Q. I was teaching a Sunday school class for adults recently and two very difficult subjects came up. One person asked me if Satan did not tempt Adam and Eve in the garden, could they have eventually sinned on their own. The second was a statement that all sins are a result of Satan or his demons tempting us. My position was that we are sometimes tempted of our own desires, but this was not well received. Can you shed some light on this for me?
A. Since Adam and Eve sinned, we know they were created with the potential to sin, and had the ability to choose whether to obey God or not. So theoretically Adam and Eve could have eventually sinned regardless of how the events in the Garden turned out.
What Satan did with Adam and Eve is an example of what He does with us. He gets us to question God’s word and brings opportunities to sin to our attention is such a way that they play on our desires, even to the point of making the sin seem like a good thing.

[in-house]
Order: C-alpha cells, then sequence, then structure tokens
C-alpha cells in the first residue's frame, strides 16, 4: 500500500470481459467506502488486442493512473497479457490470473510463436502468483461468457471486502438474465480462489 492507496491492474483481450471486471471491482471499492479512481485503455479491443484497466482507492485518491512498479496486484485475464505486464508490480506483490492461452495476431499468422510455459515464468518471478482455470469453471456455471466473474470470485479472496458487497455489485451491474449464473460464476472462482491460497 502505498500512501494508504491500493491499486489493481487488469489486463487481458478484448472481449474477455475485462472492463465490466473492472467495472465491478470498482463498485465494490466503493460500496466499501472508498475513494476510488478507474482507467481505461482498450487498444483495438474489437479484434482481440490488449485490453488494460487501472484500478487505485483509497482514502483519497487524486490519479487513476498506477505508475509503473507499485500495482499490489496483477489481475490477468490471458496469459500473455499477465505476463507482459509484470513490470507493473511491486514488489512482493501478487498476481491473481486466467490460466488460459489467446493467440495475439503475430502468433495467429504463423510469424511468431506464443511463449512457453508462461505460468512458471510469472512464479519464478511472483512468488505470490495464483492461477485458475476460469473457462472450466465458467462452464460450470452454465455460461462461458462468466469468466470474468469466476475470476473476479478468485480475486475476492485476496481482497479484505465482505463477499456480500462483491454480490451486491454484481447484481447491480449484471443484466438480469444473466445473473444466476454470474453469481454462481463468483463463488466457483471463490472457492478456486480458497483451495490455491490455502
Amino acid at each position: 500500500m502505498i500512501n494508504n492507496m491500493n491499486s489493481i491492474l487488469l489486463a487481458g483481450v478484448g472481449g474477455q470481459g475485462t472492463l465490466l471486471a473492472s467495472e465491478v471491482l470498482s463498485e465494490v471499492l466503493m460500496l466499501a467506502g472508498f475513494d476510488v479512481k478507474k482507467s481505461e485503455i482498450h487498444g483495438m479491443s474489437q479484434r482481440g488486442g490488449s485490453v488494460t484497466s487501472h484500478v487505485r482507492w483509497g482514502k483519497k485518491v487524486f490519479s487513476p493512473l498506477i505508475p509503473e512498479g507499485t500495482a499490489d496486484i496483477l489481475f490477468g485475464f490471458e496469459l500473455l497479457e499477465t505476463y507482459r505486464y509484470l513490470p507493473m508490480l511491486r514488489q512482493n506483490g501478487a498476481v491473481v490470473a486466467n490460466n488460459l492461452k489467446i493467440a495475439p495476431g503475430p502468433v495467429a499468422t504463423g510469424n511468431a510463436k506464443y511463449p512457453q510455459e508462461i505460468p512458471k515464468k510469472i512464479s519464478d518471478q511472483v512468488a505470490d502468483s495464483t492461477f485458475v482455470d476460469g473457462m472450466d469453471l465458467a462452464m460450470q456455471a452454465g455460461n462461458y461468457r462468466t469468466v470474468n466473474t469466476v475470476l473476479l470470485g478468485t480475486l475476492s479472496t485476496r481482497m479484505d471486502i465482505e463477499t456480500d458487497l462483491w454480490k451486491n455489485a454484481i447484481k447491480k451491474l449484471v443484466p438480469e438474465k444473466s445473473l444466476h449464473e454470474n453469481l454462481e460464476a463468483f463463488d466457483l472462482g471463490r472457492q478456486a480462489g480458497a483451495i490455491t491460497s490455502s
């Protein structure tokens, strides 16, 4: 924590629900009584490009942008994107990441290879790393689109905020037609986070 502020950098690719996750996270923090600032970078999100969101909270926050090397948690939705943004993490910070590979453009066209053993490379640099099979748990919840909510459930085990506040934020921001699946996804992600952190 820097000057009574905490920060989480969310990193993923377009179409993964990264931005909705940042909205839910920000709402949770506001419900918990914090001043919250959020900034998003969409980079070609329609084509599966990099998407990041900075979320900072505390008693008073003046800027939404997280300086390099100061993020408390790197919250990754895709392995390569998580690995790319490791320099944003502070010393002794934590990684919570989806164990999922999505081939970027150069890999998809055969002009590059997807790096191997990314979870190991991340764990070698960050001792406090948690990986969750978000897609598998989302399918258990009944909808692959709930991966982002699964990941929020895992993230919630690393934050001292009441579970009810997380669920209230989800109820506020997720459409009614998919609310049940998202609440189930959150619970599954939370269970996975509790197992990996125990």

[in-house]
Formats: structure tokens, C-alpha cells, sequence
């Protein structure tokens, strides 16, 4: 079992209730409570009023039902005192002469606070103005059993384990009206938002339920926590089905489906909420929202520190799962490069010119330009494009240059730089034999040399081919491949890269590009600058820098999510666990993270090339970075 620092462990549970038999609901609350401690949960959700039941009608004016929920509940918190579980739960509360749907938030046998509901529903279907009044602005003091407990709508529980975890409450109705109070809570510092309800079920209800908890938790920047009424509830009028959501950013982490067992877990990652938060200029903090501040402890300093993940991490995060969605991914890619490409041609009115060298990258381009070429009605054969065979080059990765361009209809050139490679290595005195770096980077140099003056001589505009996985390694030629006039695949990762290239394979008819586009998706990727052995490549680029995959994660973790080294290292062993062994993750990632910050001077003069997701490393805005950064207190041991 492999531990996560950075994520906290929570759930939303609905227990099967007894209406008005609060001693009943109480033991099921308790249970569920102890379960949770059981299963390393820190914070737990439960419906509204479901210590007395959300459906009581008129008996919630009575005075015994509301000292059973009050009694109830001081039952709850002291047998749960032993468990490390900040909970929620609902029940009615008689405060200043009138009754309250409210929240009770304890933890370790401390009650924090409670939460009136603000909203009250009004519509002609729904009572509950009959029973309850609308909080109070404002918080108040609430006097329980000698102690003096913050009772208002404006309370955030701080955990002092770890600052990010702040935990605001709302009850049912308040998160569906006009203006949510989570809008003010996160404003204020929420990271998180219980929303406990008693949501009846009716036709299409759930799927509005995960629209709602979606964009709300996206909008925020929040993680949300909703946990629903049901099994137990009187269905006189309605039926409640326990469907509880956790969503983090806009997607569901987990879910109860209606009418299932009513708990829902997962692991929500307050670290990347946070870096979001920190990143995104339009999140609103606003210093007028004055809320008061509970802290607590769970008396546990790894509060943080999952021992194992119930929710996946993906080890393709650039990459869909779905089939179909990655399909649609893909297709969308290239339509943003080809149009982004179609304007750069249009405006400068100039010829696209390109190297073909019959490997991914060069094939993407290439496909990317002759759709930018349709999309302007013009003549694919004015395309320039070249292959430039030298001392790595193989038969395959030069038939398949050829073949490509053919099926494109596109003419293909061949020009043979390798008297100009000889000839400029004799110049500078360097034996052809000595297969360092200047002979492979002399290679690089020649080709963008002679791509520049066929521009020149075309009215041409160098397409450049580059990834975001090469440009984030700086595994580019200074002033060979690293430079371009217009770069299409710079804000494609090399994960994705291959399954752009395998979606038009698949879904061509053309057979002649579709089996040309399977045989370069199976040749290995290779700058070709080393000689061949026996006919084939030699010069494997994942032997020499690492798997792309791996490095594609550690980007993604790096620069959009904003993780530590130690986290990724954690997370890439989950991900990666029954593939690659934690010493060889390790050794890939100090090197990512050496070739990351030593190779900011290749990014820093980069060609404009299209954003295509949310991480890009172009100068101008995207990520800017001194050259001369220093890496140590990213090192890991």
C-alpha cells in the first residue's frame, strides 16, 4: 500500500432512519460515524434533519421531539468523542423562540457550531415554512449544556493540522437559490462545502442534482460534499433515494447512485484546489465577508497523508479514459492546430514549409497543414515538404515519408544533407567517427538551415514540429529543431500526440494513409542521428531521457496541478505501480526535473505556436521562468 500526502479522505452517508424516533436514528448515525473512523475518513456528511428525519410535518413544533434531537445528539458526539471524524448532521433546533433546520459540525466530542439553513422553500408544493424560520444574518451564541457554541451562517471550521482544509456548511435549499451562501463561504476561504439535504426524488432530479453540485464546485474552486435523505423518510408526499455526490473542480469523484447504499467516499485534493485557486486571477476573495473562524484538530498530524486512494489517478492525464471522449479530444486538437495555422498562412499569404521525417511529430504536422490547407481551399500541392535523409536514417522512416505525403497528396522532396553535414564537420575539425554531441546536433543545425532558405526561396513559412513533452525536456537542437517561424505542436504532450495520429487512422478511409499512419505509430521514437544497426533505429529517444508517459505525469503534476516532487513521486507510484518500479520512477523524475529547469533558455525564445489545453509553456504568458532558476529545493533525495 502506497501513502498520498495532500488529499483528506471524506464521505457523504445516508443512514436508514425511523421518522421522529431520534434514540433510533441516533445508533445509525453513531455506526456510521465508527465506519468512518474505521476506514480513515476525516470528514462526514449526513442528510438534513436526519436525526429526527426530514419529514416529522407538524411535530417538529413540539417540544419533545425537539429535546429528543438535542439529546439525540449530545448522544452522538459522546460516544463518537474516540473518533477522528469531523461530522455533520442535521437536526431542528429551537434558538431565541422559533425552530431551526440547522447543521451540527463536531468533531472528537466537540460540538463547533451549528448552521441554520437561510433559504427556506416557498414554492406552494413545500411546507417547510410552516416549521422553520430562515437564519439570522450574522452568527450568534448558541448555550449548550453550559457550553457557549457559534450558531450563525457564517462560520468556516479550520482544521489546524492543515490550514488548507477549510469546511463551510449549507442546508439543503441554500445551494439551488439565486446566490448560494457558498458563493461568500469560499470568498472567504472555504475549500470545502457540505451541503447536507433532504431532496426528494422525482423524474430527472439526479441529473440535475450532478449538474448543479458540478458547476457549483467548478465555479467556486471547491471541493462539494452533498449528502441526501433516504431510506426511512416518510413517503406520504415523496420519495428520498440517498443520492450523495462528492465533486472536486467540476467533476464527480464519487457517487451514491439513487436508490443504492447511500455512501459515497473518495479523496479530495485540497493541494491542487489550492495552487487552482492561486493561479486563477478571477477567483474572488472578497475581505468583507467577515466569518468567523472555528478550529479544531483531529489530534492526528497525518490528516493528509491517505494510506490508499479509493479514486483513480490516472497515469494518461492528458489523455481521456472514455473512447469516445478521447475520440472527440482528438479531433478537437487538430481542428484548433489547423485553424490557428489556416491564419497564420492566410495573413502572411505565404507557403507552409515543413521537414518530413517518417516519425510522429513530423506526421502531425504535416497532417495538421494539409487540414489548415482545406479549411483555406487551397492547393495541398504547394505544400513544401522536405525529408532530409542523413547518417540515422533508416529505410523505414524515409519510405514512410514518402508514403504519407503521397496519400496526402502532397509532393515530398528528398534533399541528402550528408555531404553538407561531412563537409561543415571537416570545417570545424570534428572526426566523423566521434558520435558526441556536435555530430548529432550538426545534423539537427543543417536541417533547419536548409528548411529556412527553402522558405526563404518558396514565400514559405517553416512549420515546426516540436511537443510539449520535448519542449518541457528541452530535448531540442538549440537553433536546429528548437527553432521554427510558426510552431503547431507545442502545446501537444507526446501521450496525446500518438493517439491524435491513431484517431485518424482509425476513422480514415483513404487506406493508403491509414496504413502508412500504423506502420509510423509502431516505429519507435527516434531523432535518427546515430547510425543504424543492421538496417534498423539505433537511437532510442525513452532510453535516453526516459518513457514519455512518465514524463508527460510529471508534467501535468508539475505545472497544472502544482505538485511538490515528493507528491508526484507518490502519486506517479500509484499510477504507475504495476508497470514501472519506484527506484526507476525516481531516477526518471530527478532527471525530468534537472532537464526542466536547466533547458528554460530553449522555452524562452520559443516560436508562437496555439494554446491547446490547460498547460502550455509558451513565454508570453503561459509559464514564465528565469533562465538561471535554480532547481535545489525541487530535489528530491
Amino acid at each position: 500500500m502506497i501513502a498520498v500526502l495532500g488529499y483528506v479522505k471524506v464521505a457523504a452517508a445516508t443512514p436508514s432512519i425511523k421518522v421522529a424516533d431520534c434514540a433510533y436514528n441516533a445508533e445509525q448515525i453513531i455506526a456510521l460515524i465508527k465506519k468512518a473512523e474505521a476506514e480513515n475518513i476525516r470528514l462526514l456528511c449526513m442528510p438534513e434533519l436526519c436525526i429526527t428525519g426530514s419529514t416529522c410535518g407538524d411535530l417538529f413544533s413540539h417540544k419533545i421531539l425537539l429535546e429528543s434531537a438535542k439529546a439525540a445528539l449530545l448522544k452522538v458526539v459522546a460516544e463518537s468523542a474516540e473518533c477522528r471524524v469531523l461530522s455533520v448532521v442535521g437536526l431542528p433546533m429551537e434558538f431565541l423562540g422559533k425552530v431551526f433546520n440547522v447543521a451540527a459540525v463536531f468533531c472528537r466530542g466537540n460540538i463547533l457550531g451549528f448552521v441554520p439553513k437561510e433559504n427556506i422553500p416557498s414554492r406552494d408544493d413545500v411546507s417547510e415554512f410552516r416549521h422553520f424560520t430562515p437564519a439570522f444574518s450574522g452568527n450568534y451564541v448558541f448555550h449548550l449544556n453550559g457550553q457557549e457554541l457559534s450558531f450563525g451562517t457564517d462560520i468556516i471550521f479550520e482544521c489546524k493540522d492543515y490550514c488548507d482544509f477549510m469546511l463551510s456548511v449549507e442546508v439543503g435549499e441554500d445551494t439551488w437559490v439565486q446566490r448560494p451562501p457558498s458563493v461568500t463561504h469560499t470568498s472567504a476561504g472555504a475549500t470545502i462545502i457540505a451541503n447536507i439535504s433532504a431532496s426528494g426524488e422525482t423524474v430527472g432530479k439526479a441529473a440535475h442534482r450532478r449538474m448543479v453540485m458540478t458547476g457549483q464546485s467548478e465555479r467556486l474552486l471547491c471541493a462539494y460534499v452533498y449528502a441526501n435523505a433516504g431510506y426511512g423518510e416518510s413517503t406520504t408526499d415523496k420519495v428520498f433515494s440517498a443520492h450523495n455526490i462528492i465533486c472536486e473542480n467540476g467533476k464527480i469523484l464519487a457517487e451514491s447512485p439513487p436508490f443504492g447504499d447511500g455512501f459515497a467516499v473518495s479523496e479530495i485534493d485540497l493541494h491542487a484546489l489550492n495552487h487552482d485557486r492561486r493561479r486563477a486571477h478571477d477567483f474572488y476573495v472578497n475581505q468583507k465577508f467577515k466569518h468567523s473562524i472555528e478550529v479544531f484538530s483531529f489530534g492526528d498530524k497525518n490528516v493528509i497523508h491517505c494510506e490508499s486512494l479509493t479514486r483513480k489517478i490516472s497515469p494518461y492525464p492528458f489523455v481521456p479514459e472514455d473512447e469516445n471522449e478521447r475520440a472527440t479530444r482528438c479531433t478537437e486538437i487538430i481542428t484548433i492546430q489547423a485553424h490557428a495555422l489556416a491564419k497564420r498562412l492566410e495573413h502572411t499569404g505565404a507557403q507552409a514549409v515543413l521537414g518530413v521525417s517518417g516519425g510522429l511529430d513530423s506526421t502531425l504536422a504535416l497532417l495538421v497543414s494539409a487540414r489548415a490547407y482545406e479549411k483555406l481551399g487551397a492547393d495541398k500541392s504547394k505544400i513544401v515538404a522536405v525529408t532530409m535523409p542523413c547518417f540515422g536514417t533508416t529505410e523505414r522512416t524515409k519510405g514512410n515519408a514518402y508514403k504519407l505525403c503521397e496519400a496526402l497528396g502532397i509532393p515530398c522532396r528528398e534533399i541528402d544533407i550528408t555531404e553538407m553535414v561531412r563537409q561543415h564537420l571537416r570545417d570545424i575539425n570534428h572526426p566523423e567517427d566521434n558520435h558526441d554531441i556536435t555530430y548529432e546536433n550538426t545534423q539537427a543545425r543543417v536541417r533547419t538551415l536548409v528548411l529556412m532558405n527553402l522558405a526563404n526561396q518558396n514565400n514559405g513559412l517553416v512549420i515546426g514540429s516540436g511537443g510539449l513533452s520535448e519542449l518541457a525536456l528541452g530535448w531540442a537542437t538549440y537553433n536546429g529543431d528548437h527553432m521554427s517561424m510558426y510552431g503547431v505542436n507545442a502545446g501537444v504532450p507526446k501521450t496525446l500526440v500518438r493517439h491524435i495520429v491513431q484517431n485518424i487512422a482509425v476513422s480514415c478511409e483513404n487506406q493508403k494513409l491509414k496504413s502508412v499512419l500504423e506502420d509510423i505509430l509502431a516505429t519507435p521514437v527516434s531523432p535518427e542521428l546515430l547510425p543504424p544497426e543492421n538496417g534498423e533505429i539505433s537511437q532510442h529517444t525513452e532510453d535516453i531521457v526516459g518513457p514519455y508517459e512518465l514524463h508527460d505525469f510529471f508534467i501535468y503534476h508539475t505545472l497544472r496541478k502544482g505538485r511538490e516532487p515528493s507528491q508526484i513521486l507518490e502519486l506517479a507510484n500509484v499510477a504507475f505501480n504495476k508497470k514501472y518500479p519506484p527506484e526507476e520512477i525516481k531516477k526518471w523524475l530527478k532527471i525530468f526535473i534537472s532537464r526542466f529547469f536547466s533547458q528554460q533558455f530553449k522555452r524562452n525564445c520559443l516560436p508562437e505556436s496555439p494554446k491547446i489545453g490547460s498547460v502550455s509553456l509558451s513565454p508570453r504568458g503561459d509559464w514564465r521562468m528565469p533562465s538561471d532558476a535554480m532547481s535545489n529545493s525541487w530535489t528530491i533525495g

When Satan said that Eve wouldn’t really die from eating the “forbidden fruit”, and helped her see that it was good for food, pleasing to the eye and desirable for gaining wisdom, she took some and ate it. Then she gave some to Adam, who was with her, and he ate it, too (Genesis 3:1-6).
Personally, I think Adam and Eve already had a desire to eat the forbidden fruit, because without the desire on their part, Satan’s temptations wouldn’t have worked. They would have remembered God’s commandment and refused. This is why they were punished along with the serpent. God does not judge the innocent with the guilty.
James 1:14 says, “Each one is tempted when, by his own evil desire, he is dragged away and enticed. Then, after desire has conceived, it gives birth to sin; and sin, when it is full-grown, gives birth to death.”